Though death did change everything without our consent there are choices for changes we have made to make our journey somewhat smoother again. They haven’t always been easy choices  but I have found healing in the difficult decisions. Death changed everything but we made difficult choices to change and adjust our lives to our new paradigm.

Grief can bring you to a standstill in life. Change has come and we have found that we must change to avoid getting stuck in our grief. The difficult thing with change and moving forward is that it hurts most of the time. Grief therapy and physical therapy are somewhat similar. We must make the choice to go to our appointments, make a choice to do the tough stuff and expect that after the uncomfortable pain has passed there will be healing in the end.

Change. We didn’t choose this pathway but we can choose the path to better places. I have learned that making changes are difficult and downright painful at times but the benefits are worth it. Somebody once said that the definition of insanity is doing the same thing over and over and expecting different results. I have chosen to change with all the changes that have come my way and expect a different outcome. It hasn’t always been easy, it hasn’t been always comfortable. I have learned that changes hurt sometimes, (heck, most of the time) but found that in grief the old wrestling adage applies very well. “No pain, no gain!”

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During my years of wrestling with Jacob I have been confronted by huge life changes that I didn’t sign up for. In that time I have made small and large changes to move forward in the healing process. Life is always in flux but for me there is a great comfort that I hold to that never changes. “Jesus Christ is the same yesterday, today, and forever.” (Hebrews 13:8) With all the changes in life he is the rock I stand on that never moves and in that I take great comfort.

Though He causes grief, Yet He will show compassion. According to the multitude of His mercies. (Lamentations 3:32) 

 

 

Troubling Triggers

Without question my grief trigger over the last three years has been music. From day one music has triggered for me sadness and pain. I can honestly say that I hated music, I hated everything about it and I found it nearly inescapable no matter how fast I tried to run from it. The sound of music is everywhere and it pierced my soul with pains so that even background music in a TV commercial would cause me to cry. I made every effort to shut music out of my life to reduce the triggers of grief it caused.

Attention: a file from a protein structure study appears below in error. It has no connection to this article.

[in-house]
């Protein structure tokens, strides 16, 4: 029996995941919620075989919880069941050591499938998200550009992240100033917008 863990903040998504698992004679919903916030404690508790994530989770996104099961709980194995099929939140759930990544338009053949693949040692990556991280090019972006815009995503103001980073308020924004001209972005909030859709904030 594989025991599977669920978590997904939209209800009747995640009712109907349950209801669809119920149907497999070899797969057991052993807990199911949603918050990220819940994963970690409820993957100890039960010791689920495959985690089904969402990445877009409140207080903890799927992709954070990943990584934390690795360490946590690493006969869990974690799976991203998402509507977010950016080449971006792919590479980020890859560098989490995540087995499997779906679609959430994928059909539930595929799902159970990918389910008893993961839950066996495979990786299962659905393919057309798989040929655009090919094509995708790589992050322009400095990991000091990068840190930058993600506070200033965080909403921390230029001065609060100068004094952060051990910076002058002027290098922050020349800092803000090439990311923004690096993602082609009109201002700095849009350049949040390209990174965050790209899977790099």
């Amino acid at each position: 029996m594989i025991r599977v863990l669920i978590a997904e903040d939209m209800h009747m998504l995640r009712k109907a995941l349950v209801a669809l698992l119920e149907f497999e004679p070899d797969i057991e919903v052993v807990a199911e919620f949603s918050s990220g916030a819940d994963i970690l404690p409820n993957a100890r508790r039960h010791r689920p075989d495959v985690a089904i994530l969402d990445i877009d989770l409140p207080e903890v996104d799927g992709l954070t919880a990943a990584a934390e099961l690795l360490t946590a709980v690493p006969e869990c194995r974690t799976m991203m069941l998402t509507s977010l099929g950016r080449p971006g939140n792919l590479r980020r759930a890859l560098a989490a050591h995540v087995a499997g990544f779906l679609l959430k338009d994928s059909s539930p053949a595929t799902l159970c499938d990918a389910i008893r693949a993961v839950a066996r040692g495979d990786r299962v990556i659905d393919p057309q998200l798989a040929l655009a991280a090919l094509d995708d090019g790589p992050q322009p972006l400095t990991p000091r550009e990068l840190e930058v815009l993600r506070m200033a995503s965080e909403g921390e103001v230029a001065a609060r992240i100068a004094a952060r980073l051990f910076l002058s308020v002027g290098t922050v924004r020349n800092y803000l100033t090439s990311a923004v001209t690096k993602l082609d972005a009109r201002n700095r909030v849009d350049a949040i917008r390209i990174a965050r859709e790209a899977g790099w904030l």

The following video is one of Jacob performing a song he wrote only 4 months before he died.

 

The music trigger for me was set off every Sunday that I sat in church. I found myself in the deepest pain when the people sang. I do not sing, nor do I yet feel compelled to sing in church. I listen to the voices, I pray and I try to focus on worship while greatly anticipating the music ending and the sermon beginning.

I have been able to measure my healing by my ability to listen to music. I have moved from hatred of music, to tolerating it, to now being able to tune it in with only minimal grief. It has been uncanny how each anniversary of Jacob’s death marks a recognisable step in the healing process for me. I have noticed that the trigger of music is not what it once was at this three-year anniversary mark.

My heart is healing and not so heavy, music doesn’t make me shudder in pain like it once did. King Solomon wrote a proverb that perfect describes how I have reacted to the troubling trigger of music. “Like one who takes away a garment on a cold day, or like vinegar poured on a wound, is one who sings songs to a heavy heart.” (Proverbs 25:20)

Grief Changes and triggers lighten

My wife Stacey has discovered Kenny Chesney’s satellite station called No Shoes Radio. Silence is usually what I am tuned into when we drive together but lately on the road I have tuned into her favorite station. I have been able to listen, but not without an occasional pull at my heart which I try to endure that the healing may continue in my soul.

Coming home from Chicago a couple weeks ago I heard a song by Kenny for the very first time. As soon as the song began Stacey turned and said to me, “You can turn it off.” I responded by saying “No, it will help me heal.” The song is called Who You’d Be Today.  It was hard to listen to and made for difficult driving as I pondered his words.

Time does not heal all wounds but I am discovering that time does change the troubling triggers of grief. With time grief becomes manageable and the triggers come less often. Who knows, maybe next year I will be able to sing in church once again, or maybe I will play my harmonica again. Time will tell because time changes everything.

There is a time for everything,
and a season for every activity under the heavens:

a time to weep and a time to laugh,
a time to mourn and a time to dance,

Ecclesiastes 3:1 & 4

Grace in the dark place